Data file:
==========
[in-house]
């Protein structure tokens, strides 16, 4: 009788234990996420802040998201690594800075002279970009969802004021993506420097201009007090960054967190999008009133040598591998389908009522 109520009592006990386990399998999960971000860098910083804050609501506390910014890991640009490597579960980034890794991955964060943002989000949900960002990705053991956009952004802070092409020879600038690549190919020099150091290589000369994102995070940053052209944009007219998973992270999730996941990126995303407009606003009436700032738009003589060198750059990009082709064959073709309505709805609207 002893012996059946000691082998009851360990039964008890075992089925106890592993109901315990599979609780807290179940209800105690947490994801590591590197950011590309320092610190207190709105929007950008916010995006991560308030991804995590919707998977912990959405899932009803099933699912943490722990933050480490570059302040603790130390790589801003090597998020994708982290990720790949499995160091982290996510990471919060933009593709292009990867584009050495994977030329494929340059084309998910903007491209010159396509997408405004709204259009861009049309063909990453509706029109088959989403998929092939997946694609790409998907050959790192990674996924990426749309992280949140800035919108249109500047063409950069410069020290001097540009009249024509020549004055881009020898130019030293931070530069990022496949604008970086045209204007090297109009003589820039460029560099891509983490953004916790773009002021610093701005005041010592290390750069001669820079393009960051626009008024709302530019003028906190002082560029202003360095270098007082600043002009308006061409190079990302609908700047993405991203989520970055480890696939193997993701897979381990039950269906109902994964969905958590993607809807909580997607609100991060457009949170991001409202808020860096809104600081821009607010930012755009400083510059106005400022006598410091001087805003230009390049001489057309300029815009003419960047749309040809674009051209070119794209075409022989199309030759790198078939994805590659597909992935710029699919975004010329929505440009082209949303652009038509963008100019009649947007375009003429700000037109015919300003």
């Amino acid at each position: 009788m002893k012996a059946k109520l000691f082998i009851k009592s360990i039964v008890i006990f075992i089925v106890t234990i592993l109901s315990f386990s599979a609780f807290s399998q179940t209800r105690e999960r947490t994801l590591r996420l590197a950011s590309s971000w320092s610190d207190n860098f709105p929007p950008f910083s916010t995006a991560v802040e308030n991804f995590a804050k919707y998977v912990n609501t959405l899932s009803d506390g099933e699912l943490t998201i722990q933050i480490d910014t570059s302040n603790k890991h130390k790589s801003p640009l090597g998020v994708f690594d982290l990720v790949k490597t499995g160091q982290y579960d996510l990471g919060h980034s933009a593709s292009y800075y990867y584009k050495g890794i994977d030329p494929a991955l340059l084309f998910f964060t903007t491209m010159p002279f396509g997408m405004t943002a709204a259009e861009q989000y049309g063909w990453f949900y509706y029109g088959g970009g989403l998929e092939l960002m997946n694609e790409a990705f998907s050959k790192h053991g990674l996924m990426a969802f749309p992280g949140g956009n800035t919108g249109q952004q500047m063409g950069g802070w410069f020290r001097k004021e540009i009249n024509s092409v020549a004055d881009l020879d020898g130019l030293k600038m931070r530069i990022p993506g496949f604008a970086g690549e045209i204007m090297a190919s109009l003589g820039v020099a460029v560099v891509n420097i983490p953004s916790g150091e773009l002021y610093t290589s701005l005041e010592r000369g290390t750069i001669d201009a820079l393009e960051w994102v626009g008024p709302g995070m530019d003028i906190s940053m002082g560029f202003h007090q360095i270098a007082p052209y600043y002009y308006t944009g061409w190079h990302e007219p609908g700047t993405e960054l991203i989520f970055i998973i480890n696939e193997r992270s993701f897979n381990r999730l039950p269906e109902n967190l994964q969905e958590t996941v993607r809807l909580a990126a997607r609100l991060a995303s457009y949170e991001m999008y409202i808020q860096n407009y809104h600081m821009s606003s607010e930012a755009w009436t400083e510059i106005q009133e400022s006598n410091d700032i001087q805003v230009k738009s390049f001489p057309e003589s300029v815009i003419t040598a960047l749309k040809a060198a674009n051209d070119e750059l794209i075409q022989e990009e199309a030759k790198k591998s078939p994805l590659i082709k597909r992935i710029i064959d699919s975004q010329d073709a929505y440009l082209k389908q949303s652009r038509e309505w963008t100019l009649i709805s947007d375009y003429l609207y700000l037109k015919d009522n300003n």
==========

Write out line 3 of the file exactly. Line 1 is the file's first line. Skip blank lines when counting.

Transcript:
């Amino acid at each position: 009788m002893k012996a059946k109520l000691f082998i009851k009592s360990i039964v008890i006990f075992i089925v106890t234990i592993l109901s315990f386990s599979a609780f807290s399998q179940t209800r105690e999960r947490t994801l590591r996420l590197a950011s590309s971000w320092s610190d207190n860098f709105p929007p950008f910083s916010t995006a991560v802040e308030n991804f995590a804050k919707y998977v912990n609501t959405l899932s009803d506390g099933e699912l943490t998201i722990q933050i480490d910014t570059s302040n603790k890991h130390k790589s801003p640009l090597g998020v994708f690594d982290l990720v790949k490597t499995g160091q982290y579960d996510l990471g919060h980034s933009a593709s292009y800075y990867y584009k050495g890794i994977d030329p494929a991955l340059l084309f998910f964060t903007t491209m010159p002279f396509g997408m405004t943002a709204a259009e861009q989000y049309g063909w990453f949900y509706y029109g088959g970009g989403l998929e092939l960002m997946n694609e790409a990705f998907s050959k790192h053991g990674l996924m990426a969802f749309p992280g949140g956009n800035t919108g249109q952004q500047m063409g950069g802070w410069f020290r001097k004021e540009i009249n024509s092409v020549a004055d881009l020879d020898g130019l030293k600038m931070r530069i990022p993506g496949f604008a970086g690549e045209i204007m090297a190919s109009l003589g820039v020099a460029v560099v891509n420097i983490p953004s916790g150091e773009l002021y610093t290589s701005l005041e010592r000369g290390t750069i001669d201009a820079l393009e960051w994102v626009g008024p709302g995070m530019d003028i906190s940053m002082g560029f202003h007090q360095i270098a007082p052209y600043y002009y308006t944009g061409w190079h990302e007219p609908g700047t993405e960054l991203i989520f970055i998973i480890n696939e193997r992270s993701f897979n381990r999730l039950p269906e109902n967190l994964q969905e958590t996941v993607r809807l909580a990126a997607r609100l991060a995303s457009y949170e991001m999008y409202i808020q860096n407009y809104h600081m821009s606003s607010e930012a755009w009436t400083e510059i106005q009133e400022s006598n410091d700032i001087q805003v230009k738009s390049f001489p057309e003589s300029v815009i003419t040598a960047l749309k040809a060198a674009n051209d070119e750059l794209i075409q022989e990009e199309a030759k790198k591998s078939p994805l590659i082709k597909r992935i710029i064959d699919s975004q010329d073709a929505y440009l082209k389908q949303s652009r038509e309505w963008t100019l009649i709805s947007d375009y003429l609207y700000l037109k015919d009522n300003n």